Aid commitments welcome
By Bob McMullan
I was delighted to see Tim Costello and Brian Doolan, amongst others, at the announcement by Tanya Plibersek of Labor’s election policy on development.
This is a sign that the development community is finally getting the message about the need to engage to influence public policy on aid.
The announcement might have been much more modest than many in the development community would have wished. But the significant fact was that it was made at all.
I welcome the fact that both major parties have recently recommitted to the 0.5% target. But this is the only money on the table at this election. In the context of a tight election in which costings will play a major part it is significant.
The significance of the aid NGOs turning out to support a politician making such a commitment is in the message it sends to the others. I assume if Julie Bishop made a similar commitment she would gain similar support, as she should. The challenge is now there for her to match or improve on the policy.
Tim Costello also did an extended interview on Sky about the announcement. He was not over the top in his support, he merely emphasised the importance of stopping the slide in aid expenditure.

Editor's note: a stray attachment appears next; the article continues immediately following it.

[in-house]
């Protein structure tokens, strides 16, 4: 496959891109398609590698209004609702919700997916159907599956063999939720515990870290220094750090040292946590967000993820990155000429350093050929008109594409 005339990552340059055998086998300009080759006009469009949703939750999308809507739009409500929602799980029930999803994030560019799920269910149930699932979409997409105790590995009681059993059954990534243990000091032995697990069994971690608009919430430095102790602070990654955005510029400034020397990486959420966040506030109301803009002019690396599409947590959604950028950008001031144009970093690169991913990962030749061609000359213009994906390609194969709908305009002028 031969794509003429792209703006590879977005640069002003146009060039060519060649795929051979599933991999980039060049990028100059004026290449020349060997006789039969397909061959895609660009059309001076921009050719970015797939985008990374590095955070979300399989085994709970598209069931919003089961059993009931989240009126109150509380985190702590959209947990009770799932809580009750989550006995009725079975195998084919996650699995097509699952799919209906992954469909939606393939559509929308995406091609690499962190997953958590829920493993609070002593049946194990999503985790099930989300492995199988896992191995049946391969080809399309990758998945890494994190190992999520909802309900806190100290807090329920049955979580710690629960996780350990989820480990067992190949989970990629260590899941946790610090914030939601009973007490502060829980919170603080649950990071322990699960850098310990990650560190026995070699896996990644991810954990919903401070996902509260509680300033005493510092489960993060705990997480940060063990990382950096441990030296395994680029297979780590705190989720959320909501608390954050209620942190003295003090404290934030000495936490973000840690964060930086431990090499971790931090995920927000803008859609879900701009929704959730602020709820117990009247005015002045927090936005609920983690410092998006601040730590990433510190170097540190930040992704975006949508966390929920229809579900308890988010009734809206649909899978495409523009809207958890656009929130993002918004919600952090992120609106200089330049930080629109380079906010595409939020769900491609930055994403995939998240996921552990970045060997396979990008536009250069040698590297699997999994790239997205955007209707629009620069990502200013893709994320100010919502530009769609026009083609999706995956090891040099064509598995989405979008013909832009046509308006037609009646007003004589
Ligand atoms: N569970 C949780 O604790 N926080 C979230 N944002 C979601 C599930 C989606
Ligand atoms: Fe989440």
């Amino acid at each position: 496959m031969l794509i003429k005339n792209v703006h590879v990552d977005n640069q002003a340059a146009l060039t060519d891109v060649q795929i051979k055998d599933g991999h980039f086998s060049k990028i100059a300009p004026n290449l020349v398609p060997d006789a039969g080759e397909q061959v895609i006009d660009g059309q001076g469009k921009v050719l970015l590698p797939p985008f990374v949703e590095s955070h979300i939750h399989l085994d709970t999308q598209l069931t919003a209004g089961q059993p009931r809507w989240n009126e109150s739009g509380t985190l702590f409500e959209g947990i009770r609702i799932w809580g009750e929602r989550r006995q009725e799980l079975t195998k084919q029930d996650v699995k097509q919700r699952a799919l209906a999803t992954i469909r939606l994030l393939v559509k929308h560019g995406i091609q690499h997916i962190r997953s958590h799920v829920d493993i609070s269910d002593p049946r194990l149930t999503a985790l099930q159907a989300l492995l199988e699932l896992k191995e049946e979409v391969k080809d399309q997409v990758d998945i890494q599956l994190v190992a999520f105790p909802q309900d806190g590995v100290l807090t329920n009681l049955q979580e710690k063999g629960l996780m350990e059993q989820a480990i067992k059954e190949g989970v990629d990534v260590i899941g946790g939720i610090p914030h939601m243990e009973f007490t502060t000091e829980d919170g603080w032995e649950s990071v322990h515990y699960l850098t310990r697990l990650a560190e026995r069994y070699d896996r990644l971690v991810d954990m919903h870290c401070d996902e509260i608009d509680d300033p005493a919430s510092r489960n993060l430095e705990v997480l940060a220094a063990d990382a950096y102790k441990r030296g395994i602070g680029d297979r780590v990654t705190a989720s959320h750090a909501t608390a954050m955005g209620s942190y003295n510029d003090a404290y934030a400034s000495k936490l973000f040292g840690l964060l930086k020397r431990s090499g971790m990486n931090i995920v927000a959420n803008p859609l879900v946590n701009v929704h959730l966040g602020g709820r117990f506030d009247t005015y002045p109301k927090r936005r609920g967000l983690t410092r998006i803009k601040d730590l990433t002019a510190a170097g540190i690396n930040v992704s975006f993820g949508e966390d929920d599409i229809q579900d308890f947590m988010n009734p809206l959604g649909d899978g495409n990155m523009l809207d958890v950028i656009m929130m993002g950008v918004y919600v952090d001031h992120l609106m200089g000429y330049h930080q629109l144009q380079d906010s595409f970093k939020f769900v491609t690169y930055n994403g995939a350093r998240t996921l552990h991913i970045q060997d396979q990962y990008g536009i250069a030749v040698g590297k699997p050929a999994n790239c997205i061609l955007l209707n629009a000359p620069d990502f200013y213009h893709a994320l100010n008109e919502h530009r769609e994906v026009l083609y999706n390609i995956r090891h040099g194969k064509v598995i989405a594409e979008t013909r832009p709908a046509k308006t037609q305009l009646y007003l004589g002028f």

The next step is to see whether some or all of the NGOs are prepared to use their mailing lists and social media connections to emphasise the differences between the parties and ask their contacts to take this into account when deciding their vote.
If commitments generate support then there is a real possibility of a contest in future elections to win that support.
If the support is not forthcoming it would be asking a lot for a politician in a competitive environment to stick their head up at the next election.
About the author/s
Bob McMullan has had a long and distinguished career in the Australian Parliament as one of Australia’s pre-eminent Labor politicians. He is a former Parliamentary Secretary for International Development (2007-2010) and Executive Director for the European Bank for Reconstruction and Development. He is now Adjunct Professor at Crawford School of Public Policy and a Visiting Fellow at the Development Policy Centre.